IF healthy debate and a general interest in health and technology is your thing, here’s an opportunity to have your voice heard at an upcoming forum in Wollongong concerning emerging bionic and medical devices.
The Clinical Trials for Nanobionics forum on Saturday September 22 is seeking participants to take part in discussions about the clinical trials, experimental use and regulation of devices that would be implanted into the body to treat conditions such as epilepsy, hearing loss, Parkinson’s disease and visual impairment.
Dean of Arts and Professor of Philosophy at University of Tasmania, Susan Dodds, also heads up the Ethics program at the ARC Centre of Excellence for Electromaterials Science and is the driving force behind the event.
“While in the past the emphasis has been on trying to inform members of the community about new technologies, this event seeks the active engagement and participation of those who attend to discuss with the other participants their thoughts, concerns and hopes ,” Professor Dodds said.
“We will ask participants to consider a range of current and emerging bionic devices and nano-medicines and the process used in testing these devices and medicines prior to their use as standard medical care. We aren’t entering into the day with expectations about what those issues or questions will be, we want to hear from the participants!”
Discussions between the 60 active participants including academics, bionic device recipients and those with a general interest in the field, will take place at the Innovation Campus in North Wollongong.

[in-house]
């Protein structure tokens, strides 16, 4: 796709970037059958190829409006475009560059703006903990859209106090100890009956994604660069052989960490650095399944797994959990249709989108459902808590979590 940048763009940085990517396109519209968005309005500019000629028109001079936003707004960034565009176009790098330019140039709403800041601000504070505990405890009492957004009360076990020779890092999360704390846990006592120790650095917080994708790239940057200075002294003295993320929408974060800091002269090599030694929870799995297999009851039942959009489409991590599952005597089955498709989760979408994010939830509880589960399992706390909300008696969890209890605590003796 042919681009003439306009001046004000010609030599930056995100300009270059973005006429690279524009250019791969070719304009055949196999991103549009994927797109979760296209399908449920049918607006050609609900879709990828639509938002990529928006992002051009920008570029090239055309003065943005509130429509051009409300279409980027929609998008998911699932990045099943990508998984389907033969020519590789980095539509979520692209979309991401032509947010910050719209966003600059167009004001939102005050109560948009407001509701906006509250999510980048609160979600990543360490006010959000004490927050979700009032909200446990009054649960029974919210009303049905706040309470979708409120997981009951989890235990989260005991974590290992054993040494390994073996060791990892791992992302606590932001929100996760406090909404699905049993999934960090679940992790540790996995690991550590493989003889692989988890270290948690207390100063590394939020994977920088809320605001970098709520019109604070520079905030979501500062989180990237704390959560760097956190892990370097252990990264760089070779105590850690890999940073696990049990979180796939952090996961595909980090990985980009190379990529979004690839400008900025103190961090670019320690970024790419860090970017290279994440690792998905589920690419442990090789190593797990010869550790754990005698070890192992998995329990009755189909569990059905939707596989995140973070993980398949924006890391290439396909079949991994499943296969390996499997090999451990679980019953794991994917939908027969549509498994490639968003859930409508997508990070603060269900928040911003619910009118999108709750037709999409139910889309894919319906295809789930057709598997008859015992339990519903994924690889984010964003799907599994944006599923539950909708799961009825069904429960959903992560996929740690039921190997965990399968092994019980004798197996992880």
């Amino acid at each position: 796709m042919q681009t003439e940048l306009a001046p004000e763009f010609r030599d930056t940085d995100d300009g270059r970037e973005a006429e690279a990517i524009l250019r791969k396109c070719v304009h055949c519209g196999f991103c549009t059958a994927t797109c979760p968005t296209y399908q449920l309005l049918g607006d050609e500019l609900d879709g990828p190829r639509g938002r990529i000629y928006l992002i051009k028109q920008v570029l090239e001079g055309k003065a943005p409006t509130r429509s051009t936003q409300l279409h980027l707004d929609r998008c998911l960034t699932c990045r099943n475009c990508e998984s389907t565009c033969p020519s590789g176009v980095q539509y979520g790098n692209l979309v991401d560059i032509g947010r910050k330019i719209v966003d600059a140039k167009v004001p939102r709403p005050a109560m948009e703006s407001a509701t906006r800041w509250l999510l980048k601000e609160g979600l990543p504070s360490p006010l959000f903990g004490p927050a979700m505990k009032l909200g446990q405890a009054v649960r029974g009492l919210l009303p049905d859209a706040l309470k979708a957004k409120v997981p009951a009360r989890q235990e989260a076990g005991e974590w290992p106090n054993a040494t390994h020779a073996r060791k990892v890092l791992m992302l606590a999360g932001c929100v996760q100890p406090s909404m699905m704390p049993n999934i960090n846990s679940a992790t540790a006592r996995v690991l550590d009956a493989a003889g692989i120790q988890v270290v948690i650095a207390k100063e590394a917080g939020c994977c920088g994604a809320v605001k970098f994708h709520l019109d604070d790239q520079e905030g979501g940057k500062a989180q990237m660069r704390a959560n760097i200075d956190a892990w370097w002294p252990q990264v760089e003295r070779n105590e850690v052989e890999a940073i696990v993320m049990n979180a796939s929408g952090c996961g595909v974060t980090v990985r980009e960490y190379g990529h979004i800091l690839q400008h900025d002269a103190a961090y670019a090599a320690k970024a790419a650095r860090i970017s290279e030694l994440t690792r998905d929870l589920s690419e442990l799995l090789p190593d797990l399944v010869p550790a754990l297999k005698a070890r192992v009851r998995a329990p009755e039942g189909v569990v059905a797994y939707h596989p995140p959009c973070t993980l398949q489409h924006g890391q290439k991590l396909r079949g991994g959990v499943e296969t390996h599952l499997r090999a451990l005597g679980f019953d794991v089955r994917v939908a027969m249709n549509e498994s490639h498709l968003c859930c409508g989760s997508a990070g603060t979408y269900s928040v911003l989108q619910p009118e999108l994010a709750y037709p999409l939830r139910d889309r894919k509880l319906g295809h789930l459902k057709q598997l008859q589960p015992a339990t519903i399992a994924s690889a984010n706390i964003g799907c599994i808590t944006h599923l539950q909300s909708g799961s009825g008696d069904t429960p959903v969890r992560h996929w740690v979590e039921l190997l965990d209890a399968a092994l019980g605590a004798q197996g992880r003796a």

“Wollongong is an ideal location for this event, its size and diversity means that there is an opportunity to draw on a good cross section of the community, it has a large regional hospital and it houses an important research hub for clinical research and nanobionics at the University of Wollongong. Not only will we be able to draw on participation from the wider community, but we will also be able to involve some leading researchers in the event,” Professor Dodds said.
“This will be an opportunity for participants to talk about and learn from others in a practical way about developing nano-technologies and about medical research. Participants will have the opportunity to contribute to the ways these are done in the future.”
Those who value active citizenship and engagement in public debate are encouraged to register for the event, a detailed knowledge of bionics or nanotechnology is not required. Lunch is included. Register at nanobionicdevicesandclinicaltrials.eventbrite.com.au